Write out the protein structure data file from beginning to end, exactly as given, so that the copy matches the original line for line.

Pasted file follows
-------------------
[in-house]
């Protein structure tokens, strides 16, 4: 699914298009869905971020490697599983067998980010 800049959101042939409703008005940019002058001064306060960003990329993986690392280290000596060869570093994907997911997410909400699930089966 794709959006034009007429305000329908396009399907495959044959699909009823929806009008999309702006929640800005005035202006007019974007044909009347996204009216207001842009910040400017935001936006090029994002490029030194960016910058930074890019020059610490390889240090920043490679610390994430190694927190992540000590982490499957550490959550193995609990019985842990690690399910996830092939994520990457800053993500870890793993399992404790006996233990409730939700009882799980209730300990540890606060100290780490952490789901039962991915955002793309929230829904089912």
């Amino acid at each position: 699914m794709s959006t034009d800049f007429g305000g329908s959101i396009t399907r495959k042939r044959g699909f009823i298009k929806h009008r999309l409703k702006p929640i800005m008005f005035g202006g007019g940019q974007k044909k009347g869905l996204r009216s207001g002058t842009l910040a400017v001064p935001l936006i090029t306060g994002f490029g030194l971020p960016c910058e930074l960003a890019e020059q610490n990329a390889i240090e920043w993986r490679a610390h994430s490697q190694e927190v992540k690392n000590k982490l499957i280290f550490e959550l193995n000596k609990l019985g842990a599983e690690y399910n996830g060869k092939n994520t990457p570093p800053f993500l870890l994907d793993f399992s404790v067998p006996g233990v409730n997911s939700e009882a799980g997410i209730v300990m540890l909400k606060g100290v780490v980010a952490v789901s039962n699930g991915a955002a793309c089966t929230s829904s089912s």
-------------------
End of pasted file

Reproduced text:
[in-house]
């Protein structure tokens, strides 16, 4: 699914298009869905971020490697599983067998980010 800049959101042939409703008005940019002058001064306060960003990329993986690392280290000596060869570093994907997911997410909400699930089966 794709959006034009007429305000329908396009399907495959044959699909009823929806009008999309702006929640800005005035202006007019974007044909009347996204009216207001842009910040400017935001936006090029994002490029030194960016910058930074890019020059610490390889240090920043490679610390994430190694927190992540000590982490499957550490959550193995609990019985842990690690399910996830092939994520990457800053993500870890793993399992404790006996233990409730939700009882799980209730300990540890606060100290780490952490789901039962991915955002793309929230829904089912």
């Amino acid at each position: 699914m794709s959006t034009d800049f007429g305000g329908s959101i396009t399907r495959k042939r044959g699909f009823i298009k929806h009008r999309l409703k702006p929640i800005m008005f005035g202006g007019g940019q974007k044909k009347g869905l996204r009216s207001g002058t842009l910040a400017v001064p935001l936006i090029t306060g994002f490029g030194l971020p960016c910058e930074l960003a890019e020059q610490n990329a390889i240090e920043w993986r490679a610390h994430s490697q190694e927190v992540k690392n000590k982490l499957i280290f550490e959550l193995n000596k609990l019985g842990a599983e690690y399910n996830g060869k092939n994520t990457p570093p800053f993500l870890l994907d793993f399992s404790v067998p006996g233990v409730n997911s939700e009882a799980g997410i209730v300990m540890l909400k606060g100290v780490v980010a952490v789901s039962n699930g991915a955002a793309c089966t929230s829904s089912s």